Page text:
The Landmines Up Near Sapper Hill Sing

Minefield at Port William, Falkland Islands

The Landmines Up Near Sapper Hill Sing
by Santino Prinzi

The day before we’d finished our stint de-mining the Falklands, Yousef lost his legs.

He knew the dangers, we all did, and it weren’t as if he were taking risks. We all had experience of clearance projects like these, heard the stories, seen appendages blown to mist or found a few miles off. But this was Yousef’s legs. Yousef’s. The kindest heart in the group. S’way it always goes, though.


Six months after our stint de-mining the Falklands, Yousef and I are drinking in the Globe Tavern. Union Jacks and Falkland flags blazon the pub like a rash, bulging from the ceiling like stomachs. Slot machines whirr with an enthusiasm at odds with the punters. Some guy shoots pool, the clack of the balls making Yousef watch, making him flinch slightly. He used to play before. Pretty good too.

“I’ll play again soon,” he says, knowing my thoughts. “I’ll find a way to play when I’m used to this chair.”

“Wan’ another beer? I’m buying.”

He nods.

The beer pump is shaped like a saxophone. So tacky, but also not. Today’s dead. There’s a chill outside that ain’t shifting.


Up near Sapper Hill we tread along carefully mapped lines, not caring for the mud. We’re each holding a corner of the square metal detector. Reminds me of a giant frame waiting to be filled. It should tell us where the mines are, where the thousands hide, Argentinian and British. The mines don’t care who they maim, they know no better. I take a look around the barren field, knowing this place must’ve been beautiful before, that birds must’ve flown and sung joy.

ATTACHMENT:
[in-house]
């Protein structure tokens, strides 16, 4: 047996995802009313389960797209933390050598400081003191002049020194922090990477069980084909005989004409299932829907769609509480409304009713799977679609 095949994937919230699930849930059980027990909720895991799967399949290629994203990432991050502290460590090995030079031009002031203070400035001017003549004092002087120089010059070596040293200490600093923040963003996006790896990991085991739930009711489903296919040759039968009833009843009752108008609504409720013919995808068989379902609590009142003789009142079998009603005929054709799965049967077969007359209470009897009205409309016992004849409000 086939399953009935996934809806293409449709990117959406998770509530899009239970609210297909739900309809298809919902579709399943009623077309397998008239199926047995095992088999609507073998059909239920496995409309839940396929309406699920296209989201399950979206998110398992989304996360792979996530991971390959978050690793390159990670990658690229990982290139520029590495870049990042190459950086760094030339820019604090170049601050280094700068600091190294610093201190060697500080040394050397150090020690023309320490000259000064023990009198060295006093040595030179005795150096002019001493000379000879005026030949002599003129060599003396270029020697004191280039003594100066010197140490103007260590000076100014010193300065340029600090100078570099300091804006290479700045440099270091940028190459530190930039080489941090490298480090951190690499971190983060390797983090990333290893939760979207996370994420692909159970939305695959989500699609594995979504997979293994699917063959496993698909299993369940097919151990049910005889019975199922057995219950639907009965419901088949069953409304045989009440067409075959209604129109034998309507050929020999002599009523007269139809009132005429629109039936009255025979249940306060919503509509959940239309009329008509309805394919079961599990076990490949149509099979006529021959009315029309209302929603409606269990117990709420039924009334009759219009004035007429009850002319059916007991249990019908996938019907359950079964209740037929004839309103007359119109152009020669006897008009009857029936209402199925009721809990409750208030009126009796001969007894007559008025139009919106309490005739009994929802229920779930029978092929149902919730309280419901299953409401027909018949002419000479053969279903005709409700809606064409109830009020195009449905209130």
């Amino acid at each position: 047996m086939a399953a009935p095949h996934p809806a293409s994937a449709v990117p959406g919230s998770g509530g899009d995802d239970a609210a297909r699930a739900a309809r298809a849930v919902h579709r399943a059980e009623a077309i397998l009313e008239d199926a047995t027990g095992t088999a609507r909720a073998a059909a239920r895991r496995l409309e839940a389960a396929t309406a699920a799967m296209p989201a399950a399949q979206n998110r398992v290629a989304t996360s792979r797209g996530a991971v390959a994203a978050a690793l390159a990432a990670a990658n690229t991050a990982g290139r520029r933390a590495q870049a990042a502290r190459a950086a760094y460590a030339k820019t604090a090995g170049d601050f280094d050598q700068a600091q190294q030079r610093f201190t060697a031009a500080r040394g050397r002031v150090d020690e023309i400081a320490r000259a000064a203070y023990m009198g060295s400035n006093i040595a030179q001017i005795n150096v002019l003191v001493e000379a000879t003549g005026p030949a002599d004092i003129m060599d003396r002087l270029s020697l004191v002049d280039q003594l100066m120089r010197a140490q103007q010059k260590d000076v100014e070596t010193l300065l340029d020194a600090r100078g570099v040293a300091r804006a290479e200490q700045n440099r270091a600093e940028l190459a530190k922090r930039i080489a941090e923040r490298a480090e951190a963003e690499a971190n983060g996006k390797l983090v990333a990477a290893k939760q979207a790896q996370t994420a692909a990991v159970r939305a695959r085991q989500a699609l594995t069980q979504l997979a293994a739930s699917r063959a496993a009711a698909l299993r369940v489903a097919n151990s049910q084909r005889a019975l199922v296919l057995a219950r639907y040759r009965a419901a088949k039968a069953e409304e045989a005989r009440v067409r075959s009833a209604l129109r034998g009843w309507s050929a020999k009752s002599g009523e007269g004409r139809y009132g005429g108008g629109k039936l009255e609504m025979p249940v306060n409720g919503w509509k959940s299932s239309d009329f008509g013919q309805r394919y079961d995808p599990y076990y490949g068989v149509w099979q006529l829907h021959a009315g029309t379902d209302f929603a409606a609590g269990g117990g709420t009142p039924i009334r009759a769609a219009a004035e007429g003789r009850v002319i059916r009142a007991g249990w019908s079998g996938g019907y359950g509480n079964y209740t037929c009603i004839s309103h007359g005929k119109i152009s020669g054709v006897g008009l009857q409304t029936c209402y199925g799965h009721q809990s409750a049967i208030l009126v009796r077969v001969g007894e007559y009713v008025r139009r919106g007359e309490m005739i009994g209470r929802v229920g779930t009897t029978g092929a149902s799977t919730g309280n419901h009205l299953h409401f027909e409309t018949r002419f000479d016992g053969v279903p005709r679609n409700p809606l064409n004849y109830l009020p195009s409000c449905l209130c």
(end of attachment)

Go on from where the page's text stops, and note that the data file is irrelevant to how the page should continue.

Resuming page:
I hear the detonation, and I don’t see the man I’ve quietly loved all these years.


I set Yousef’s beer on one of those coasters that soak up the condensation, those coasters you pick the colour off once it’s damp. He gulps half of it down without a breath.

“Steady on fella.”

He wipes his unshaven face on his fleece sleeve.

“I wouldn’t change anything, you know,” he glares at me, like he needs me to say something I can’t. “We used to say it all the time, didn’t we? Every time we found one and sorted it out, that’s a life we’ve saved. Didn’t we used to say that, Glynn?”

“We did,” I say, and we both drink deep.

Santino Prinzi is a Co-Director of National Flash Fiction Day in the UK, a Consulting Editor for New Flash Fiction Review, and is one of the founding organisers of the annual Flash Fiction Festival. His flash fiction pamphlet, There’s Something Macrocosmic About All of This (2018), is available from V-Press.

Image detail from photograph by Apcbg, courtesy of Wikimedia Commons.

Audio read by the author.